The painting Appell (Roll Call) – Jan Komski shows one morning. Life is not important at roll call.
Appell (Roll Call)
“At almost each block, beside the men standing in line, bodies of. persons are lying. These are the victims of the night that have not lived to see the day.
Even yesterday they were standing numbers at the roll call and today they lie, lifeless and motionless. Life is not important at the roll call.
Numbers are important. Numbers tally. How horribly they are looking, as if returned from the war. These are the marks of yesterday’s work.”
Salmen Gradowski (1973). in Amidst a Nightmare of Crime. Oswiecim: Auschwitz State Museum Publication.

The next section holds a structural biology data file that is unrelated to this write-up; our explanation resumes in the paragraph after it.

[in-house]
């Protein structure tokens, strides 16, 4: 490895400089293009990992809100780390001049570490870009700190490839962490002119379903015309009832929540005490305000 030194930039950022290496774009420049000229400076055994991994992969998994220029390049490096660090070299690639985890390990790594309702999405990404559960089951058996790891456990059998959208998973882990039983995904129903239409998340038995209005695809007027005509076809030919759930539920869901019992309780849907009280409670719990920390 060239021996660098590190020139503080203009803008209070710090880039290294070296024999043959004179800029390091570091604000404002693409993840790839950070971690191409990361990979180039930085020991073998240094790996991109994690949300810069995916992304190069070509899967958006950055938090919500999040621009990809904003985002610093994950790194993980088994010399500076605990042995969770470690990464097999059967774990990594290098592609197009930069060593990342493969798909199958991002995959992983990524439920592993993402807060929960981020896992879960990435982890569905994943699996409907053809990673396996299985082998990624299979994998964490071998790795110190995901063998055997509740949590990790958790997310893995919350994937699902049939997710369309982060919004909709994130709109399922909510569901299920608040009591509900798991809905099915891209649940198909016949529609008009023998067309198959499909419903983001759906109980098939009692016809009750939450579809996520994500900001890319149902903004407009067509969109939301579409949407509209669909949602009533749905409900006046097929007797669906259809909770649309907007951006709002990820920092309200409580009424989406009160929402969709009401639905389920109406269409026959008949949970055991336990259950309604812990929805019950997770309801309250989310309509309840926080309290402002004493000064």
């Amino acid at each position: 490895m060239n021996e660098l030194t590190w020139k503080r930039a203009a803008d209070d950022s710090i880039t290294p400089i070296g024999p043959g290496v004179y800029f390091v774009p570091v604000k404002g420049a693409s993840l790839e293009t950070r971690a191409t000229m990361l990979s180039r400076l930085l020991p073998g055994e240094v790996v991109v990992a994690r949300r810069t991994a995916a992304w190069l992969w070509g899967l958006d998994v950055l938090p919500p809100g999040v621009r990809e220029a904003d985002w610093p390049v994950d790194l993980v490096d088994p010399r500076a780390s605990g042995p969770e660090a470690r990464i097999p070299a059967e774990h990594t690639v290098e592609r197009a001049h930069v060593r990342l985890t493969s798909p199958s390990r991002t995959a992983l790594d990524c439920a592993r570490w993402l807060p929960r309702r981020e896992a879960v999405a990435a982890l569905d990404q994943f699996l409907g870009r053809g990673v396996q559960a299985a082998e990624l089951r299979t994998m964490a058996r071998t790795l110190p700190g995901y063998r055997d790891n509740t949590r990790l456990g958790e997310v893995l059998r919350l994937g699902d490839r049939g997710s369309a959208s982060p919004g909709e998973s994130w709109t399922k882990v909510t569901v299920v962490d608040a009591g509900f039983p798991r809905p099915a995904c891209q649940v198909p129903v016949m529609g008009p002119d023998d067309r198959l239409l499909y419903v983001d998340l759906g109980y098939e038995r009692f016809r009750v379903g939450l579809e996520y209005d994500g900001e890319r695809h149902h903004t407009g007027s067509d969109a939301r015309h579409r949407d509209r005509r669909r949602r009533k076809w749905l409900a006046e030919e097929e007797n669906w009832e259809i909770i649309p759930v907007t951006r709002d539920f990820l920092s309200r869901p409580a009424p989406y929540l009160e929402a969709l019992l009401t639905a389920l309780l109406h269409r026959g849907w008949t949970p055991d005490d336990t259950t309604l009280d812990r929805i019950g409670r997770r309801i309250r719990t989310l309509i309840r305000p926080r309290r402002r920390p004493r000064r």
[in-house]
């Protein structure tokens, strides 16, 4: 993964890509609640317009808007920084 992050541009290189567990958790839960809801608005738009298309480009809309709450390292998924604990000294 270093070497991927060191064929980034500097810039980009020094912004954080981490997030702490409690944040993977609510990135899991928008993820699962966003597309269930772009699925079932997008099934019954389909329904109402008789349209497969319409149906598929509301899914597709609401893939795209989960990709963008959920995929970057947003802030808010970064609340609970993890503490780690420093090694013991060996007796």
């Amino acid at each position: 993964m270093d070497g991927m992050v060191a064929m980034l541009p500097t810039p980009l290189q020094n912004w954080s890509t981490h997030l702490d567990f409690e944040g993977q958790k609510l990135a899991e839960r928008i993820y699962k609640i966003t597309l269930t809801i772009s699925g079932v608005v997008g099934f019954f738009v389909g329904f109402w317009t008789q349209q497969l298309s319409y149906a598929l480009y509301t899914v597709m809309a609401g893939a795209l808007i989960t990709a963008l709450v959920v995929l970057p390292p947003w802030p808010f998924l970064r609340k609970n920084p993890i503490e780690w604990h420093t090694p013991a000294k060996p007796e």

Appell (Roll Call) – Jan Komski
Jan Komski: Auschwitz through the Eyes of a Polish Inmate
Jan Komski was a Polish Catholic arrested while crossing the border in attempt to reach the newly formed Polish Army in France. One of the first prisoners at Auschwitz, he arrived there on June 14, 1940 and given the number 564.
In 1942, Komski managed to escape but was later arrested again in the city of Krakow. Komski was lucky not to be recognized since his forged identity papers bore a different name. In addition to Auschwitz, Komski was imprisoned in Buchenwald, Hersbruck, Gross-Rosen and Dachau, where he was liberated in 1945.
After WWII, Mr. Komski immigrated to the USA, became a US citizen, and worked as an illustrator for the Washington post. He used to paint every day and, weather permitting, walked every day as well.
Mr. Komski passed away in 2002, at the age of 87. Till his last days, he remained alert, lively, very courteous and caring of others.
All art in this exhibit is copyright © Auschwitz Museum – Jan Komski. All rights reserved.